Marshall warns nursing home residents on Medicaid should get 100% of stimulus check; ANHA prepared to make sure that happens
Alabama Attorney General Steve Marshall issued a warning Friday that all nursing home residents on Medicaid should receive their federal stimulus money in full. The Alabama Nursing Home Association (ANHA) responded that they had already taken steps to make sure that happened.
“We are now beginning to receive a few reports of concern that some Alabama nursing homes may be attempting to take stimulus checks from residents who are Medicaid recipients,” Marshall announced.
“At this time, we are unaware of any facility where such diversion is occurring. We encourage the Attorney General to contact us any time he has a concern about nursing homes or has information he wants to pass along to our members,” responded ANHA President Brandon Farmer.
The Federal Trade Commission first issued a warning about the practice on May 15.
There does not yet appear to be any solid evidence that the nefarious practice Marshall is warning about has occurred in an Alabama nursing home. There has not been a news report published about an incident of the type.
Notably, as part of normal procedure, a number of Medicaid recipients sign over certain resources to the nursing homes in which they live.
National reports indicate that some shady facilities have taken advantage over the ensuing financial interconnectedness of resident and facility to try and confiscate all or part of some senior citizens’ $1,200 stimulus check.
The stimulus check is the money each American adult under certain income thresholds is receiving as part of the $2.2 trillion CARES Act passed by Congress to deal with the economic effects of the pandemic.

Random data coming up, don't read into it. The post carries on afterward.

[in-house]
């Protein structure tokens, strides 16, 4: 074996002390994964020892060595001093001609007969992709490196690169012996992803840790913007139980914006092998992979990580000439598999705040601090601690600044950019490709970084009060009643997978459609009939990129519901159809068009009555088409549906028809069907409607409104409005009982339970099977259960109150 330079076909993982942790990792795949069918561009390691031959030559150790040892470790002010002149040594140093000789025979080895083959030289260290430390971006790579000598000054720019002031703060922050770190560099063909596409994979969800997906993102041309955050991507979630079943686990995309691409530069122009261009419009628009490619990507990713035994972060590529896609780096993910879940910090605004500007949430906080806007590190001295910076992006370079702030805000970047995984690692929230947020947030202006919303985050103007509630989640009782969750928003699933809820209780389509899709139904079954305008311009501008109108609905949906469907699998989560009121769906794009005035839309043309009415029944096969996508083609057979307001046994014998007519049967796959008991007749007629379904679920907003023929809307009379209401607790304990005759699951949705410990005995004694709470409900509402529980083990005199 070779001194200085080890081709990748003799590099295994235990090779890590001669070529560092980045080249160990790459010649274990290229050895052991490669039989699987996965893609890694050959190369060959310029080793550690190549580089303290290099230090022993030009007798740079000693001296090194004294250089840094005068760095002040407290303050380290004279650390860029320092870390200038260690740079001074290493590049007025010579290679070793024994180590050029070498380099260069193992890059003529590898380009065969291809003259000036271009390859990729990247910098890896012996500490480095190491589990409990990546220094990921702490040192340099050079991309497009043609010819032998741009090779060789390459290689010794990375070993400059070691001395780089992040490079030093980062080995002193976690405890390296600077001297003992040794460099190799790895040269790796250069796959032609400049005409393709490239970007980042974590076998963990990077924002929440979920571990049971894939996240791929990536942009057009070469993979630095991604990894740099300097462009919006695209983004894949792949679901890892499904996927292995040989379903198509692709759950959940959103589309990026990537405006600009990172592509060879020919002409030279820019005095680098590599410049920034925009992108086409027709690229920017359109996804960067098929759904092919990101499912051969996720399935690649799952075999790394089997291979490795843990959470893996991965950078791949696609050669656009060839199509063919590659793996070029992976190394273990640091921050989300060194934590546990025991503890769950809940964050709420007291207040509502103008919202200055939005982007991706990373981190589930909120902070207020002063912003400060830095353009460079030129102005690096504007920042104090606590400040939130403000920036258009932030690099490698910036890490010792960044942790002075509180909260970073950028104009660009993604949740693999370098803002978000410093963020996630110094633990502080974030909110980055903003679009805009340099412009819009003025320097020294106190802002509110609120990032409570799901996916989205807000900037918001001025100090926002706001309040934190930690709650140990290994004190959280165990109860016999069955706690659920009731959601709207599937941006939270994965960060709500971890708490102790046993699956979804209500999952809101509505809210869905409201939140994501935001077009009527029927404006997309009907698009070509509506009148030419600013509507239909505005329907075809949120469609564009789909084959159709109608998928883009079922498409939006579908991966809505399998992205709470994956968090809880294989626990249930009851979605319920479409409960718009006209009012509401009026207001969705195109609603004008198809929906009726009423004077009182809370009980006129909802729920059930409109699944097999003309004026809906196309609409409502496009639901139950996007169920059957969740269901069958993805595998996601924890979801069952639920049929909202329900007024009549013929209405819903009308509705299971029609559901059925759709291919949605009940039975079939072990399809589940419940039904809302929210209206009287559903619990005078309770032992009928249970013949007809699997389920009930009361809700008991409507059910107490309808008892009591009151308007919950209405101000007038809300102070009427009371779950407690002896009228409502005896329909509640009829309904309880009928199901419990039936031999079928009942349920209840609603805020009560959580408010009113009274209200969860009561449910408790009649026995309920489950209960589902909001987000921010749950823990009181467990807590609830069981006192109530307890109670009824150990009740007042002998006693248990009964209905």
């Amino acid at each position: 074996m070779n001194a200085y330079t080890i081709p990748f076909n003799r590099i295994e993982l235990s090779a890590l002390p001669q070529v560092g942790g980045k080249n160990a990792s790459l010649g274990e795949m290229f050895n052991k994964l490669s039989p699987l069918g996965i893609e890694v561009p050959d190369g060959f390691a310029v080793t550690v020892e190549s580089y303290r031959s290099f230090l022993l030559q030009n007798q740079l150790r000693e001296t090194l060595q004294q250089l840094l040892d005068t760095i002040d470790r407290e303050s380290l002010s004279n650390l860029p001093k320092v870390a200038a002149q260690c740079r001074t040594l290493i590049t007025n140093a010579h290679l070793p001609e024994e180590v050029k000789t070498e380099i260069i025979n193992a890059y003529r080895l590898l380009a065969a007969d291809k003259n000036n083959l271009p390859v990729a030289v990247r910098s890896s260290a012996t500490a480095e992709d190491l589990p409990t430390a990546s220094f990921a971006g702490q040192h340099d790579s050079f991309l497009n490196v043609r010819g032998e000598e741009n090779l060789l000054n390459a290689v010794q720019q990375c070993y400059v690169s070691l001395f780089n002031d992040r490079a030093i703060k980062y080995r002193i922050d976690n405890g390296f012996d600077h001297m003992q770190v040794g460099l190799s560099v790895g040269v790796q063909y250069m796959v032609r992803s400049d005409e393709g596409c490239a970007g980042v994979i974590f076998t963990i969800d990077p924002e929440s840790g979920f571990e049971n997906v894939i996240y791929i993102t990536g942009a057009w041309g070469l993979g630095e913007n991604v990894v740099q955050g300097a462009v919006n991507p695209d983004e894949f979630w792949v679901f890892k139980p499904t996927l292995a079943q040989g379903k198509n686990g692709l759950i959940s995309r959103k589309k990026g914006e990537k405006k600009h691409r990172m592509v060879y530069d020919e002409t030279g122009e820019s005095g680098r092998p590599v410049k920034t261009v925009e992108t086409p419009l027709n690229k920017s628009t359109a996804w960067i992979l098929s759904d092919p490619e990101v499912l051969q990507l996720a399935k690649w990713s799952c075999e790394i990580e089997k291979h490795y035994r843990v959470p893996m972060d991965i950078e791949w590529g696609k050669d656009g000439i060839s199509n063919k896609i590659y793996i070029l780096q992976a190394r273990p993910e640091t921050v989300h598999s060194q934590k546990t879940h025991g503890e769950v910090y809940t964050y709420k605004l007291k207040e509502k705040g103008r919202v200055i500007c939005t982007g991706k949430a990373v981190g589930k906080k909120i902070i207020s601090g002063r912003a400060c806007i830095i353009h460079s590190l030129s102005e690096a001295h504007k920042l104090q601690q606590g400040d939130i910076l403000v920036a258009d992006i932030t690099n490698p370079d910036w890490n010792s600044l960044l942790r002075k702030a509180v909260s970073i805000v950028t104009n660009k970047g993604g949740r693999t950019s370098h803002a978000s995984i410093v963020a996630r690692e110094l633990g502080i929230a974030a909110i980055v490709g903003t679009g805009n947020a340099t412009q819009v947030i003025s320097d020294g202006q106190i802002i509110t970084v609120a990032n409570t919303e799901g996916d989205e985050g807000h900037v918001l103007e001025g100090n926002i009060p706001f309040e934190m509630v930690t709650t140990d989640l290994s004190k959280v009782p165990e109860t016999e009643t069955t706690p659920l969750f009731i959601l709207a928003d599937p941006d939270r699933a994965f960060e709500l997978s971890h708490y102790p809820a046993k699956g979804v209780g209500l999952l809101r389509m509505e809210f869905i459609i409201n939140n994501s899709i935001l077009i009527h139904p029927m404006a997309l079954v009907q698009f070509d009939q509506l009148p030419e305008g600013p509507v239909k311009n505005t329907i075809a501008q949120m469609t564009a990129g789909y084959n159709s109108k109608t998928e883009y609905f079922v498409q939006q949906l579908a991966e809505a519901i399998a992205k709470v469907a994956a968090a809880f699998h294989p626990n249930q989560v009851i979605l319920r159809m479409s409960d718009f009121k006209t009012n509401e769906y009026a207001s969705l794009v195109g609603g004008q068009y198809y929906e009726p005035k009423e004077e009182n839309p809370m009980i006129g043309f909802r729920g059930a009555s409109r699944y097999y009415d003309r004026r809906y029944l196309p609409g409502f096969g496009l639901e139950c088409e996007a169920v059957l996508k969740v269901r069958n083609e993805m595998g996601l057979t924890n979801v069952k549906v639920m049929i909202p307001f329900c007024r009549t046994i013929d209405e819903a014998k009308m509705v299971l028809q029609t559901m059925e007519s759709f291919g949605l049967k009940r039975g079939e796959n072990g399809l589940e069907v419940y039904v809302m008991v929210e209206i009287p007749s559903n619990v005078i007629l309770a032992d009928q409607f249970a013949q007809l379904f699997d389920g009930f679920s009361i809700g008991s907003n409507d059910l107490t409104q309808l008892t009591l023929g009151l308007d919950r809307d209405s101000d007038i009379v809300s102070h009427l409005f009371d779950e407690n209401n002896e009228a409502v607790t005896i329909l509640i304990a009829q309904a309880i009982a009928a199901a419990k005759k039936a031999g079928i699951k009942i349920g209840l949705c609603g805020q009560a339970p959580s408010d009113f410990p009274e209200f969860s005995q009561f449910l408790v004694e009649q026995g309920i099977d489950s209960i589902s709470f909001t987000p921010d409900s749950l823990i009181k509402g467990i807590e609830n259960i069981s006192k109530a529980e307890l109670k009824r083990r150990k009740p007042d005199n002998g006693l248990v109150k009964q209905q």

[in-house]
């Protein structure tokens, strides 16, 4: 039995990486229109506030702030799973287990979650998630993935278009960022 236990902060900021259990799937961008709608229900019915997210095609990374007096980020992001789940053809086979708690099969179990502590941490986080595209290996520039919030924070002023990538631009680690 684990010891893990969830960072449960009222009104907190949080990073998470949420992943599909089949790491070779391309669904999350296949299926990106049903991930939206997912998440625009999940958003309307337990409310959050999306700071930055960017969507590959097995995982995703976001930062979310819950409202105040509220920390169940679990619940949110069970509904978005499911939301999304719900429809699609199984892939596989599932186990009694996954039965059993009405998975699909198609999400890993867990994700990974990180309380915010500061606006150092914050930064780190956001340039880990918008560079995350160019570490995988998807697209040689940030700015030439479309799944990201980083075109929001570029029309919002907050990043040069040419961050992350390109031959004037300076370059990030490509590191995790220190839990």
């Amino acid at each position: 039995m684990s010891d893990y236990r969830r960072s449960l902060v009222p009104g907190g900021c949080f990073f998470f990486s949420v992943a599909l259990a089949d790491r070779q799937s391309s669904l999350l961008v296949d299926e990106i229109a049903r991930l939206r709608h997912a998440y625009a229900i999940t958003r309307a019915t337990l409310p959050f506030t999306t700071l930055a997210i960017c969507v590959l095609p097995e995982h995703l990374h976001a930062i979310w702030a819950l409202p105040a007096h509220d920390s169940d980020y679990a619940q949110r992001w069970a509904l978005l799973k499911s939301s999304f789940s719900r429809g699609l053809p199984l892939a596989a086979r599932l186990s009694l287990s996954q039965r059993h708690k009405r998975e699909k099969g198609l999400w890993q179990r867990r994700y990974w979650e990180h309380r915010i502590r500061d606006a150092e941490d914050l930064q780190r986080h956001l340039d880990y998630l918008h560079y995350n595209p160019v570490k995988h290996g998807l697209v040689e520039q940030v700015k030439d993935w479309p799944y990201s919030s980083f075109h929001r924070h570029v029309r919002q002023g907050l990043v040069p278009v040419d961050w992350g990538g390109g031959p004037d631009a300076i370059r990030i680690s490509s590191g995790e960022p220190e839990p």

Importantly, Congress classified the stimulus money as a tax credit.
“Under tax law, tax credits do not count as ‘resources’ for federal benefits programs,” explained Marshall as to why stimulus funds were ineligible for a theoretical seizure by a nursing home.
“Since the announcement of the stimulus payment through the Social Security Administration, we have advised our members that any stimulus payment deposited to the accounts of nursing home residents was not to be used to reimburse the facility and is the sole property of the residents,” assured Farmer.
Marshall’s warning stops short of making the reports his office has heard into allegations.
“If this is happening, it needs to stop now,” Marshall remarked about the reports that have gotten back to him.
“We urge Attorney General Steve Marshall to let us know if he has any reports of diversion of residents’ stimulus payments so that we may clarify any misunderstanding that may exist,” commented Farmer.
“As we have done throughout this pandemic, we stand ready to work with local, state and federal leaders to support Alabama’s nursing home residents and employees,” Farmer concluded.